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Maine Supervolcano Eruptions Among Biggest on Earth

Becky Oskin
Published: November 1, 2013

Mount Desert Island in Maine's Acadia National Park as seen from across the Mount Desert Narrows. (Edwin Chase)

Maine has supervolcanoes. Wait, Maine has volcanoes? Yes, and their eruptions could have been among the biggest ever on Earth, geoscientist Sheila Seaman reported here Tuesday (Oct. 29) at the Geological Society of America’s annual meeting.

“Long before there were these things called supervolcanoes, we’ve known about giant, big, horrific silicic volcanic eruptions,” said Seaman, of the University of Massachusetts at Amherst. The most massive of these blasts in recent history was Toba, which blew up an island in Indonesia 2.5 million years ago. The explosion heaved 700 cubic miles (2,800 cubic kilometers) of magma out of the Earth’s crust.

Around 420 million years ago, a series of super-eruptions dropped thick piles of ash and lava fragments along the proto-East Coast. There are at least four volcanoes spread out along 100 miles (160 km) of Maine’s coast, Seaman said. [Countdown: History’s Most Destructive Volcanoes]

The huge volcanic rock piles are consistent with caldera-forming eruptions, Seaman said. These explosions empty a magma chamber, leaving a gaping wound in the Earth — think Yellowstone National Park, or the San Juan volcanic field in Colorado.

Since they formed, the ancient volcanic layers have been tilted up by tectonic forces, providing a top-to-bottom slice through a supervolcano. For example, Isle au Haut, part of Acadia National Park, exposes the heart of a volcano. “The whole magma chamber is lying on its side,” Seaman said.

Building on years of geologic mapping and tectonic reconstructions by other researchers, Seaman has traced a direct connection between the cooled and crystallized magma chambers, called plutons, and their enormous ash deposits.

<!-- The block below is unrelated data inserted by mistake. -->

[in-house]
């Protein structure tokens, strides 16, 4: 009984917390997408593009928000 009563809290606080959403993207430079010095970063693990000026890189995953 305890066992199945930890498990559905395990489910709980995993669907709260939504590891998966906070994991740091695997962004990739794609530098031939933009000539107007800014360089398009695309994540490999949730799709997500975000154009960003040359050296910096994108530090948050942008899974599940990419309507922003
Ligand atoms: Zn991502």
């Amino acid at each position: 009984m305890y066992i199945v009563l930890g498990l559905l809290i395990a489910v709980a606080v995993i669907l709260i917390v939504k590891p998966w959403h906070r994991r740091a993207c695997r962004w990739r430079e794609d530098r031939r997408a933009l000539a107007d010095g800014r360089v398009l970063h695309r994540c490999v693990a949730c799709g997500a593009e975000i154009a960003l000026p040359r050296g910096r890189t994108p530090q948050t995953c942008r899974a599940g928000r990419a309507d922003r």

Volcanic rock layers on Maine’s Cranberry Island have a 2,300-foot-thick (700 meters) layer of welded tuff, a rock formed from volcanic ash. The welded tuff from Toba’s most recent blowout is 2,000 feet (600 m) thick, Seaman said. On the remote Isle au Haut, part of Acadia National Park, the volcanic rocks are more than 3 miles (5 km) thick, Seaman said. They’re capped by an immense ash flow, more than 3,200 feet (1 km) thick.

Seaman estimates the caldera at Mount Desert Island would have been about 15 miles long and 15 miles wide (25 km by 25 km). For comparison, Toba’s caldera is 62 miles long and 18 miles wide (100 km by 30 km).

“The coast is so serene and so beautiful and has such a terrible, violent past,” Seaman told LiveScience’s OurAmazingPlanet.

Seaman thinks the super-eruptions struck between 424 million to 419 million years ago, in the Silurian period, after islands the size of Japan slammed into the eastern edge of Laurentia, the continental core of North America. Afterward, tectonic forces stretched and tore Earth’s crust behind the collision zone, making space for magma to rise from the mantle, the layer beneath the crust.

She plans further work to better understand the conditions that caused the super-eruptions, such as mixing of different kinds of magma.

Editor’s note: This story was updated Oct. 31 to correct a reference to Mount Desert Island and add the dimensions of its caldera.

Email Becky Oskin or follow her @beckyoskin. Follow us @OAPlanet, Facebook & Google+. Original article on LiveScience’s OurAmazingPlanet.

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